And that is the result I’m seeking — the mathematical result I can apply to my engineering problem. And achieving that means I can finally rest my straining, pulsing brain and bask in the glow of success.

Photo by Kyle Glenn on Unsplash

Free-writing

Recently, I learned a new method that I borrowed from one of my other areas of interest: fiction writing. An exercise commonly recommended to fiction writers is free-writing (also known as Morning Pages), that is, stream-of-consciousness writing where you put down on paper whatever is in your mind, without pause, for three pages. You write before you’ve had a chance to complete the train of thought; in fact, the train of thought is altered by the writing of it. The exercise forces your mind to work differently, slows down for your writing and helps increase your ease and fluency.

When I start writing fiction, I don’t have the whole story in my head — at least, not in a form that performs the function of a story. I may have the plot or a loose structure, but I don’t have the elements that make for a memorable reader experience or create an emotional impact.

The emotional complexity of characters and the journey that the reader goes through are too complicated to hold in my head, but I can divide the creative process over several sessions to make it manageable. Before this though, I have to write everything I know about the story at the time and let the story evolve on the page.

Photo by Blanca Paloma Sánchez on Unsplash

A Mathematical Theorem is Like a Fiction Piece

Mathematical theorems, like fiction pieces, are thought processes too complex to hold in my head. One day, more or less by accident, it occurred to me that I could apply my writing method to my mathematical proving process.

Instead of completing the thought in my mind and then writing it down, I wrote while I was thinking. I started getting my thoughts down while they were still half-formed. By downloading ideas onto the page, I was effectively freeing up my working memory and making space for my next thought. This allowed me to create more complex, layered, and multifaceted ideas because I was not limited by how much I could hold in my mind at a given moment.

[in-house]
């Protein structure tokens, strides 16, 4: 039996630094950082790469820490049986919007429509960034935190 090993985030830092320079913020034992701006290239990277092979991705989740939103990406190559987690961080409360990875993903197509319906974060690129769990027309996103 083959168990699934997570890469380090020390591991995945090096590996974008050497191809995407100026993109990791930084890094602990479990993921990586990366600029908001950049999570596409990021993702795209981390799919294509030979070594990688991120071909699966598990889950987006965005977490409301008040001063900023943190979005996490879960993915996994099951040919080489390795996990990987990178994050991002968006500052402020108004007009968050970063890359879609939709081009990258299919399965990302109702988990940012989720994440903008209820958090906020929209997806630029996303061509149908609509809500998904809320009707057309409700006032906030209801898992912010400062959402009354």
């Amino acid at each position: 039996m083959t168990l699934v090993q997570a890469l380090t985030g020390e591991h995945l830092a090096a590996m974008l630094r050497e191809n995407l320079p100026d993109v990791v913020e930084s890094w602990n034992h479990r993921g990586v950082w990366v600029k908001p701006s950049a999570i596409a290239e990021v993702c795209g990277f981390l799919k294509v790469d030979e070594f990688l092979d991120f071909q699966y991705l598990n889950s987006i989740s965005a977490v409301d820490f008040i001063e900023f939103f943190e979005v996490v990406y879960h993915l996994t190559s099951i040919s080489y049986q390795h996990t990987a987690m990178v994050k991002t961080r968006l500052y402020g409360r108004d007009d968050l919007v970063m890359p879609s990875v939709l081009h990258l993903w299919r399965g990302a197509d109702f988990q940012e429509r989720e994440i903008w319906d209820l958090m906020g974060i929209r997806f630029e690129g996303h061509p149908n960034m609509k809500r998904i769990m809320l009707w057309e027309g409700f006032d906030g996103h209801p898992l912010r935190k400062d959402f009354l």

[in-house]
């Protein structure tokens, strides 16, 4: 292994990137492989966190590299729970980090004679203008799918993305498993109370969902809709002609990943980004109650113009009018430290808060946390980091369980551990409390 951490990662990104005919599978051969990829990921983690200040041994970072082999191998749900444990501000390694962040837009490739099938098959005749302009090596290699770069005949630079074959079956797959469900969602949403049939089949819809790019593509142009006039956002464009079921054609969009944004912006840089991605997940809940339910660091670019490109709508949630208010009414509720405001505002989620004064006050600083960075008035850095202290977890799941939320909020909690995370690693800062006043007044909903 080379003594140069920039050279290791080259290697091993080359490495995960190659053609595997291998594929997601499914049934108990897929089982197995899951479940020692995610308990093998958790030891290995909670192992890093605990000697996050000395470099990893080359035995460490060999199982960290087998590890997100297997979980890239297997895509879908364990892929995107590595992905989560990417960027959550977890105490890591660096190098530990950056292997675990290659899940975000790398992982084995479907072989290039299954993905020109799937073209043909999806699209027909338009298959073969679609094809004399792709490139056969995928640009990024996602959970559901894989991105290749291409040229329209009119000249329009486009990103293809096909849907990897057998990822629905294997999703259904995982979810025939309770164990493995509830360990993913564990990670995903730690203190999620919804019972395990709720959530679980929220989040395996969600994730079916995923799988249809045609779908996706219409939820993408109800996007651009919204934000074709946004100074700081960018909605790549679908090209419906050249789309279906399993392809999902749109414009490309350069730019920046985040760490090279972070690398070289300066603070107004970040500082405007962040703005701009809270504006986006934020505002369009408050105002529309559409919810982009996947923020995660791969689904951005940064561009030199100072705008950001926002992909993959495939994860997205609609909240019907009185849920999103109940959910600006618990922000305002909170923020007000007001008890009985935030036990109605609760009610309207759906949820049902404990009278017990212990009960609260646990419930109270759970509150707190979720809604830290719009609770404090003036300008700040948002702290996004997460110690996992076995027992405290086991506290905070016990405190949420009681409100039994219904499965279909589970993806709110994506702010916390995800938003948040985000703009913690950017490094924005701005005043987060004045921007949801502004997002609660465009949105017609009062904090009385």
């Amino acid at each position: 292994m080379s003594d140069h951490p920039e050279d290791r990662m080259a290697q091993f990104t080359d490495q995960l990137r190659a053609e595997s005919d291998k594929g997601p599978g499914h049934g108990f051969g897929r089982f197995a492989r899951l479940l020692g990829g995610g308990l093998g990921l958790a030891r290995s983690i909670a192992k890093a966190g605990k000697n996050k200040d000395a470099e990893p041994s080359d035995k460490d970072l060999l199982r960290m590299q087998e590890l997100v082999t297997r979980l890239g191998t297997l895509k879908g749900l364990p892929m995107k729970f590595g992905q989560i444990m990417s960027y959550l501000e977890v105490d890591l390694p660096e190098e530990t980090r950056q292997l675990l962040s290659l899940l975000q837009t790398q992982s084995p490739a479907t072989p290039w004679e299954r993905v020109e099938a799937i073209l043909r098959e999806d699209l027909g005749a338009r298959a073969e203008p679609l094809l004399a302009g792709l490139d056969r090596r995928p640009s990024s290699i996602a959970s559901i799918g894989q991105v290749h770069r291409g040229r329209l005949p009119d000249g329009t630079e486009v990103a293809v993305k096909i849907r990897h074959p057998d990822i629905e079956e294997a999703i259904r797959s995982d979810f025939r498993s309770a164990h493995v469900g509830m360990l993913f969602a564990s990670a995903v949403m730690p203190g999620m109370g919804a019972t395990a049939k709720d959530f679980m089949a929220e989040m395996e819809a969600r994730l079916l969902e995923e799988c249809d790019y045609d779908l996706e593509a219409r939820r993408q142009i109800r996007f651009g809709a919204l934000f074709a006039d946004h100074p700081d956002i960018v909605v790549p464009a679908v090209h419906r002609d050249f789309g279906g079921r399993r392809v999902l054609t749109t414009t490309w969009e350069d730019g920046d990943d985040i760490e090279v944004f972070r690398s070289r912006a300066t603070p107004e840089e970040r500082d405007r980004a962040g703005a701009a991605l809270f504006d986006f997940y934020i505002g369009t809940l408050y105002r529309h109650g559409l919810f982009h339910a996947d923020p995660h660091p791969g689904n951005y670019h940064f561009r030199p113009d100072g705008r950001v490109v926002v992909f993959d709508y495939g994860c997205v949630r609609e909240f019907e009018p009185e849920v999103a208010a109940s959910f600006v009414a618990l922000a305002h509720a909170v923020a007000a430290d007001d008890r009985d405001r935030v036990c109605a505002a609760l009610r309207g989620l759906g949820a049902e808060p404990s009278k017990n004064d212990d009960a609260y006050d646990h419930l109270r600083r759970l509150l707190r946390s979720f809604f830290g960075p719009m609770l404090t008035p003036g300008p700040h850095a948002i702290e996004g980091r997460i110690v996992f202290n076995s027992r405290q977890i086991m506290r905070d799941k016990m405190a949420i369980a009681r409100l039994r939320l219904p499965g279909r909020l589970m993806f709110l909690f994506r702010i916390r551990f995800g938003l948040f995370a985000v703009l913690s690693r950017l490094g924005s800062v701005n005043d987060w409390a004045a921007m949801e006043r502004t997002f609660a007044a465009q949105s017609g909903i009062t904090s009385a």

For example, while still proving a theorem, I just wrote in my notebook all the half-formed thoughts and possibilities I knew.

Maybe, I can change notation?

Or change parameterizations and have simpler forces?

What about switching parameterizations in between?

I just wrote down my approaches as they appeared and went back to work each of them out in more detail.

Okay. So here’s the sticking point. I think we’re going to get to this result, but unfortunately, this term doesn’t cancel.

I wasn’t able to finish the theorem that day. Thanks to my notebook, though, I could bookmark a Lemma (an intermediate conclusion that will be used in the theorem), and start from where I’d left off, for my next session a few days later.

In the past, I would have wasted my energy carrying around a half-formed idea in my mind for days. I would have felt like I had nothing to show after all my exhausting brain work. Now, when I start, I allow myself not to have every step figured out. I have the statements that I know to be true, guesses about which ones will get me to closer to the conclusion, and an instinctive idea of how the proof will end up. I build from there, just like I would do for a fiction piece.

My New Approach and Why It Works

Photo by Ashim D’Silva on Unsplash

The most striking difference in my new approach is how easily-flowing the experience of writing math proofs is compared to my past experience. Instead of feeling like my brain is about to burst and I can’t stop until it releases some of the pressure, I feel relaxed, I pause, flip back in my notebook and enjoy the progress.

I invite you to write down everything you know. Don’t just keep it in your head, write down your current knowledge of the problem, what you expect to happen, and the things you think might be relevant but aren’t sure. You’ll avoid frustration and the unfulfilled expectations of having “The Answer” at the end of your session.

Freeing up the brain-space you were using to think those thoughts will enable you to take unimaginable next steps. Let your notes build on each other on the page and become something that your mind alone could not create. You will be surprised to find the boundaries of your knowledge expanding in ways you could not predict or control.

In my next installment, I will take you through how these ideas can be applied to blogging. In the meantime, write your ideas down and let me know what happens next!

Originally appeared in Evidence Of…